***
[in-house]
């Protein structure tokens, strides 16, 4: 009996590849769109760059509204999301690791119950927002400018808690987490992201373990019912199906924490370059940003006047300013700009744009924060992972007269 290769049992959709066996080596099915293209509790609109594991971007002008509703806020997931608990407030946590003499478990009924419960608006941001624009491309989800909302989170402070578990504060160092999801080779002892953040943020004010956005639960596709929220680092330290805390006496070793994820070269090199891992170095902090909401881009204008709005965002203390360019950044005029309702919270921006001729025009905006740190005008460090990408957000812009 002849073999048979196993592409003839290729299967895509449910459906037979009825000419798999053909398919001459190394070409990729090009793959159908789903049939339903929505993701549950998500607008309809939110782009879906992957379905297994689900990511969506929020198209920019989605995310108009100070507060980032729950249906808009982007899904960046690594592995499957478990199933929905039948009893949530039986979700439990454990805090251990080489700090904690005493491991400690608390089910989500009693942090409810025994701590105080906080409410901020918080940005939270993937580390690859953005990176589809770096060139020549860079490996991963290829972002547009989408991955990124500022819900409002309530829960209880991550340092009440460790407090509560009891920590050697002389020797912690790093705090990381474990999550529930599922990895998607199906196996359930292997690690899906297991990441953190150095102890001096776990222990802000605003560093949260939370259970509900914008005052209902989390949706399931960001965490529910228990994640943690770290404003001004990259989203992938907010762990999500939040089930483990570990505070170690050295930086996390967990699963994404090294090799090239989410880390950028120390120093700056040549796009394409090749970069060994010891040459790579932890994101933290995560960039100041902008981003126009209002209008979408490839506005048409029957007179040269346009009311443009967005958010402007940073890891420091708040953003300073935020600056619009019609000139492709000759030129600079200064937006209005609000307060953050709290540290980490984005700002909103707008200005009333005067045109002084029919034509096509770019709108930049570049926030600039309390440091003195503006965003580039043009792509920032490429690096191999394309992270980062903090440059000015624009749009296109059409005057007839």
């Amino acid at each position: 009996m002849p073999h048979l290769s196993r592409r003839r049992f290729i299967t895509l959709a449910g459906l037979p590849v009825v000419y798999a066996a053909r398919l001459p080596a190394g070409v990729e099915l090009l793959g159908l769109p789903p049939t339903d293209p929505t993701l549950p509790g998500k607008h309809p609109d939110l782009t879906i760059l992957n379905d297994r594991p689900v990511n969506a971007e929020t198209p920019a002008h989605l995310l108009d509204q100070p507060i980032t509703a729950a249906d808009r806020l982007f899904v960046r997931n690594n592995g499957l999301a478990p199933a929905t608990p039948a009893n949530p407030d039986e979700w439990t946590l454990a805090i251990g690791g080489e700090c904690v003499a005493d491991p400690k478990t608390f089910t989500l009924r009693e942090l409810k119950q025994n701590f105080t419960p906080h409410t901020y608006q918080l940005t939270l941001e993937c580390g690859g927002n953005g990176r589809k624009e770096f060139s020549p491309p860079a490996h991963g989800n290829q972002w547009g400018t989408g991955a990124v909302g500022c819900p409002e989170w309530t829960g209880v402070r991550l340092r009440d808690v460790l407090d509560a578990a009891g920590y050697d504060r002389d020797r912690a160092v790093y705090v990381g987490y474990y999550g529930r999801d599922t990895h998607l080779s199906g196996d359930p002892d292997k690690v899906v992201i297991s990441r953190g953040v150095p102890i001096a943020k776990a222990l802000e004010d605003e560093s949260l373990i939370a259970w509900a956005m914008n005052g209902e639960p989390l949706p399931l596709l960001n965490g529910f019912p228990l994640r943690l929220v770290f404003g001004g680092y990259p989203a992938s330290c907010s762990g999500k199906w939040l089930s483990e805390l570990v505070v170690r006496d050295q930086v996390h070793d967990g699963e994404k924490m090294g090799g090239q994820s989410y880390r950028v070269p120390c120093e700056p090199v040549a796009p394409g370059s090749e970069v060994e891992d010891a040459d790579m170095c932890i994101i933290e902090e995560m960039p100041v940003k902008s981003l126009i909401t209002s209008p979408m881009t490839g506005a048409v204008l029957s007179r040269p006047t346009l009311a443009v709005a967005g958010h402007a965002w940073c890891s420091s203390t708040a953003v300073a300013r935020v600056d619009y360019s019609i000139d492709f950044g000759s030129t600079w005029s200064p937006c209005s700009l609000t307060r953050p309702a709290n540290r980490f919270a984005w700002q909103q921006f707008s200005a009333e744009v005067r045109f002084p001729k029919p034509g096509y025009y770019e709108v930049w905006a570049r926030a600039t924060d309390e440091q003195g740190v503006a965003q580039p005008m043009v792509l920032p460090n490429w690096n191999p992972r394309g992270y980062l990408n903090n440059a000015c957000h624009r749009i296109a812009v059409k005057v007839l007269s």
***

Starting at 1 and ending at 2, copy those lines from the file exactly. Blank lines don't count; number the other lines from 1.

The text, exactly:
[in-house]
């Protein structure tokens, strides 16, 4: 009996590849769109760059509204999301690791119950927002400018808690987490992201373990019912199906924490370059940003006047300013700009744009924060992972007269 290769049992959709066996080596099915293209509790609109594991971007002008509703806020997931608990407030946590003499478990009924419960608006941001624009491309989800909302989170402070578990504060160092999801080779002892953040943020004010956005639960596709929220680092330290805390006496070793994820070269090199891992170095902090909401881009204008709005965002203390360019950044005029309702919270921006001729025009905006740190005008460090990408957000812009 002849073999048979196993592409003839290729299967895509449910459906037979009825000419798999053909398919001459190394070409990729090009793959159908789903049939339903929505993701549950998500607008309809939110782009879906992957379905297994689900990511969506929020198209920019989605995310108009100070507060980032729950249906808009982007899904960046690594592995499957478990199933929905039948009893949530039986979700439990454990805090251990080489700090904690005493491991400690608390089910989500009693942090409810025994701590105080906080409410901020918080940005939270993937580390690859953005990176589809770096060139020549860079490996991963290829972002547009989408991955990124500022819900409002309530829960209880991550340092009440460790407090509560009891920590050697002389020797912690790093705090990381474990999550529930599922990895998607199906196996359930292997690690899906297991990441953190150095102890001096776990222990802000605003560093949260939370259970509900914008005052209902989390949706399931960001965490529910228990994640943690770290404003001004990259989203992938907010762990999500939040089930483990570990505070170690050295930086996390967990699963994404090294090799090239989410880390950028120390120093700056040549796009394409090749970069060994010891040459790579932890994101933290995560960039100041902008981003126009209002209008979408490839506005048409029957007179040269346009009311443009967005958010402007940073890891420091708040953003300073935020600056619009019609000139492709000759030129600079200064937006209005609000307060953050709290540290980490984005700002909103707008200005009333005067045109002084029919034509096509770019709108930049570049926030600039309390440091003195503006965003580039043009792509920032490429690096191999394309992270980062903090440059000015624009749009296109059409005057007839």